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generation. For I will cleanse their blood that I have not cleansed; for the Lord dwelleth in Zion." Joel iii. 17, 20, 21.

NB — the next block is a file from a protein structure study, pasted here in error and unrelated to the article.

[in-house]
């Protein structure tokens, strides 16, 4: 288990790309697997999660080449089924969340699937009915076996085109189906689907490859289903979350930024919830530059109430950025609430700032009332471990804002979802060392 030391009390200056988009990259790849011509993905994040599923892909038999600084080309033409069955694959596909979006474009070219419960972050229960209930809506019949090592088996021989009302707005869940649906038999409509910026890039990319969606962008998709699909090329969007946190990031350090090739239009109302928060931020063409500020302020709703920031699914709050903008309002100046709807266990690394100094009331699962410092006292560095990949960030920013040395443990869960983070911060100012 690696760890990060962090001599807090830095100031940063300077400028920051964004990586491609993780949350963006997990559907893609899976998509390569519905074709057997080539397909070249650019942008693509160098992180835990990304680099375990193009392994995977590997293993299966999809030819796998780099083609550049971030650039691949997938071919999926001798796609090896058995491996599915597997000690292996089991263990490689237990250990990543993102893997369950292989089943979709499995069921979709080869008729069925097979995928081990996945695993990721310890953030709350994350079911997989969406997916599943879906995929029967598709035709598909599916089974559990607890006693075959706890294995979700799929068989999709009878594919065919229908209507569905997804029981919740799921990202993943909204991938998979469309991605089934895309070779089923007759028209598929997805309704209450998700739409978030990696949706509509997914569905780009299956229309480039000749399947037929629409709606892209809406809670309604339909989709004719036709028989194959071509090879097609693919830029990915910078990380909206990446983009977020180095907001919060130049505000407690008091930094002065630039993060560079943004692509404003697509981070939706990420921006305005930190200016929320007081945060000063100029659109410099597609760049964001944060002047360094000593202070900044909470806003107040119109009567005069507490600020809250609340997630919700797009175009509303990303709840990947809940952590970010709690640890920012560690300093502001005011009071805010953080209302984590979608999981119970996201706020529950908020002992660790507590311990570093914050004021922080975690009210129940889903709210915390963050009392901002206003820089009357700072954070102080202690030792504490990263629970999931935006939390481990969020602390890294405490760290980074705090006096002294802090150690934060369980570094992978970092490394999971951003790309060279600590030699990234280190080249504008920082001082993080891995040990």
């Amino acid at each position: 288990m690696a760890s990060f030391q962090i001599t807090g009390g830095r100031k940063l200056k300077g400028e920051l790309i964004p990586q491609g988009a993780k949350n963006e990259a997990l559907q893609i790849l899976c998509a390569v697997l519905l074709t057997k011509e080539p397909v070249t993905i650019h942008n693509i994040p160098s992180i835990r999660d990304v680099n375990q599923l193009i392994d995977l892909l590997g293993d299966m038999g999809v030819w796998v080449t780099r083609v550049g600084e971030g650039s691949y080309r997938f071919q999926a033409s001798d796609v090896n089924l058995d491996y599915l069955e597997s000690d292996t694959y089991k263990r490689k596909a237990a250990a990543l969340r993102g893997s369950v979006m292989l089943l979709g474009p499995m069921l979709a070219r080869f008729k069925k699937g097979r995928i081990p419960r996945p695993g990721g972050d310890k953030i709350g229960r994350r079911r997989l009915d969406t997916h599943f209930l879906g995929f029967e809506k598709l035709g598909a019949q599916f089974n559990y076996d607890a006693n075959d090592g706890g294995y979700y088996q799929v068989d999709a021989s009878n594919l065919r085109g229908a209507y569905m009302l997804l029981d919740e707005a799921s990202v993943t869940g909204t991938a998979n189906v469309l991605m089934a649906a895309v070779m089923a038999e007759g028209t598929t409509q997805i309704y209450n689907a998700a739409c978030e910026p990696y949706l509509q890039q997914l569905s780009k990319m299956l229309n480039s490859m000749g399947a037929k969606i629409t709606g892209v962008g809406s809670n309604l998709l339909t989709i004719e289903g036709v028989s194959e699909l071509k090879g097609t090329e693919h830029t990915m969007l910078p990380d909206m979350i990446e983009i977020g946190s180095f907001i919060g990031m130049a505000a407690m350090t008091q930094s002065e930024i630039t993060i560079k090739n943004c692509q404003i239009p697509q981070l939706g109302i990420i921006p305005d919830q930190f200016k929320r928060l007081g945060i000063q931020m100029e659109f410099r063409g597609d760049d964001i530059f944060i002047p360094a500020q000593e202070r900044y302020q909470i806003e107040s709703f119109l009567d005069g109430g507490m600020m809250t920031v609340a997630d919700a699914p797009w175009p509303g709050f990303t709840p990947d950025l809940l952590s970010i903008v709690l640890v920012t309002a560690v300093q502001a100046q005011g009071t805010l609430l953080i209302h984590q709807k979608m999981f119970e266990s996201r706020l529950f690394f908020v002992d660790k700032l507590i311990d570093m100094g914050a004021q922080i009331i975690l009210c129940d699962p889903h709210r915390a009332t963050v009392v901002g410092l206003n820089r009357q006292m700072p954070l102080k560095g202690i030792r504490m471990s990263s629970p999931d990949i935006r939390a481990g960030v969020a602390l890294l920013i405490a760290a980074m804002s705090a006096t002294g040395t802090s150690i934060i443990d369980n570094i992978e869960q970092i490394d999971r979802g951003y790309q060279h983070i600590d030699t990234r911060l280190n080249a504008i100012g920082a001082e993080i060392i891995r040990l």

On this subject, instead of connecting and comparing Scripture with Scripture, in order to obtain its combined evidence, it has been more usual to assume that Christ will not reign personally upon earth, and then to endeavour by any means to explain all these passages, as they individually occur, consistently with the views entertained. Even with this resolution it must occasionally prove difficult really to believe that some of the preceding promises mean nothing more than the universal prevalence of holiness, and the greater effusion of the Holy Spirit, while the Redeemer. still remains in heaven. And if such an accommodation prove inadmissible, as an explanation of declarations so explicit as have been already quoted, there are others which still less admit of any spiritual interpretation. In a most important and interesting prediction clearly referring to future times, the prophet Isaiah says, "Behold the Lord rideth upon a swift cloud, and shall come into Egypt: and the idols of Egypt shall be moved at his presence, and the heart of Egypt shall melt in the midst of it. In that day shall Egypt be like unto women; and it shall be afraid and fear because of the shaking of the hand of the Lord of Hosts which he shaketh over it..... In that day shall there be an altar to the Lord in the midst of the land of Egypt, and a pillar at the border thereof to the Lord. And it shall be for a sign and for a witness unto the Lord of Hosts in the land of Egypt; for they shall cry unto the Lord because of the oppressors, and he shall send them a SAVIOUR, and a Great One, and He shall deliver them. And the Lord shall be known to Egypt, and the Egyptians shall know the Lord in that day, and shall do sacrifice and oblation; yea, they shall vow a vow unto the Lord and perform it." Is. xix. 1, 16, 19, 20, 21.